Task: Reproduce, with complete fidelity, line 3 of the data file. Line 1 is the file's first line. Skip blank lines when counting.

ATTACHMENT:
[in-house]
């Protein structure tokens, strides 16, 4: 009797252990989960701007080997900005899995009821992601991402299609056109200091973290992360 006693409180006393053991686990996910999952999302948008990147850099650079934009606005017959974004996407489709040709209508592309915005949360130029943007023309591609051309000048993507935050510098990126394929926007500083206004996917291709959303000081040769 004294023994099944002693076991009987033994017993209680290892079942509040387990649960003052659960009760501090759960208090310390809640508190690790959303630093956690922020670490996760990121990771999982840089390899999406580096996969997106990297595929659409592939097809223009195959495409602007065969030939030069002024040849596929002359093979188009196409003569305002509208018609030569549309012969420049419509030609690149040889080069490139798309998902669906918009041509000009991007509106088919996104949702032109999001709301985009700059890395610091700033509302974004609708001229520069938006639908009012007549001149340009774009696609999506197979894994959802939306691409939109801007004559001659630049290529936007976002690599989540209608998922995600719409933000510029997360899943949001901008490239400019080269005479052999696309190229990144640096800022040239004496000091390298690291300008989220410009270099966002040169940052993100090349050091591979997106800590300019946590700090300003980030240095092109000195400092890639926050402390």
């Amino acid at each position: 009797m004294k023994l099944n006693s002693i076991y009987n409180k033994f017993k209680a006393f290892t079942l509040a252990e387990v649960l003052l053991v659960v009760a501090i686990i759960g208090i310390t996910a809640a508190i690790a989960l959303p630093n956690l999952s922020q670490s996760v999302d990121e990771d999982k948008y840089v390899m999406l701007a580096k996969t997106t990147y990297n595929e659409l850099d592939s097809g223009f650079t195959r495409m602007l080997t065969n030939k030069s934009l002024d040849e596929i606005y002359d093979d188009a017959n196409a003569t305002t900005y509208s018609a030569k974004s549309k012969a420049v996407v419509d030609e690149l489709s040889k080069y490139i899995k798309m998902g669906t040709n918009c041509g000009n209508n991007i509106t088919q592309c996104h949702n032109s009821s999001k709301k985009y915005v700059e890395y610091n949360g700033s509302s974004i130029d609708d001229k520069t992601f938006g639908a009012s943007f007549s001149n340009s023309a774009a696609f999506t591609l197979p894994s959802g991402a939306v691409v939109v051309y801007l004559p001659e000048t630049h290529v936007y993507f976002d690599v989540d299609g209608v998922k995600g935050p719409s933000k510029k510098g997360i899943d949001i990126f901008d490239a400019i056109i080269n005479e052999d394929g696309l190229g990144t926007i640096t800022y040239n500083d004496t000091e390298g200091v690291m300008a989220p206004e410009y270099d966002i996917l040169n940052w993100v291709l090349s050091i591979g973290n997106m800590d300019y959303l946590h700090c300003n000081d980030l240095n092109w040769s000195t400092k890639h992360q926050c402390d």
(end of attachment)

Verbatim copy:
């Amino acid at each position: 009797m004294k023994l099944n006693s002693i076991y009987n409180k033994f017993k209680a006393f290892t079942l509040a252990e387990v649960l003052l053991v659960v009760a501090i686990i759960g208090i310390t996910a809640a508190i690790a989960l959303p630093n956690l999952s922020q670490s996760v999302d990121e990771d999982k948008y840089v390899m999406l701007a580096k996969t997106t990147y990297n595929e659409l850099d592939s097809g223009f650079t195959r495409m602007l080997t065969n030939k030069s934009l002024d040849e596929i606005y002359d093979d188009a017959n196409a003569t305002t900005y509208s018609a030569k974004s549309k012969a420049v996407v419509d030609e690149l489709s040889k080069y490139i899995k798309m998902g669906t040709n918009c041509g000009n209508n991007i509106t088919q592309c996104h949702n032109s009821s999001k709301k985009y915005v700059e890395y610091n949360g700033s509302s974004i130029d609708d001229k520069t992601f938006g639908a009012s943007f007549s001149n340009s023309a774009a696609f999506t591609l197979p894994s959802g991402a939306v691409v939109v051309y801007l004559p001659e000048t630049h290529v936007y993507f976002d690599v989540d299609g209608v998922k995600g935050p719409s933000k510029k510098g997360i899943d949001i990126f901008d490239a400019i056109i080269n005479e052999d394929g696309l190229g990144t926007i640096t800022y040239n500083d004496t000091e390298g200091v690291m300008a989220p206004e410009y270099d966002i996917l040169n940052w993100v291709l090349s050091i591979g973290n997106m800590d300019y959303l946590h700090c300003n000081d980030l240095n092109w040769s000195t400092k890639h992360q926050c402390d």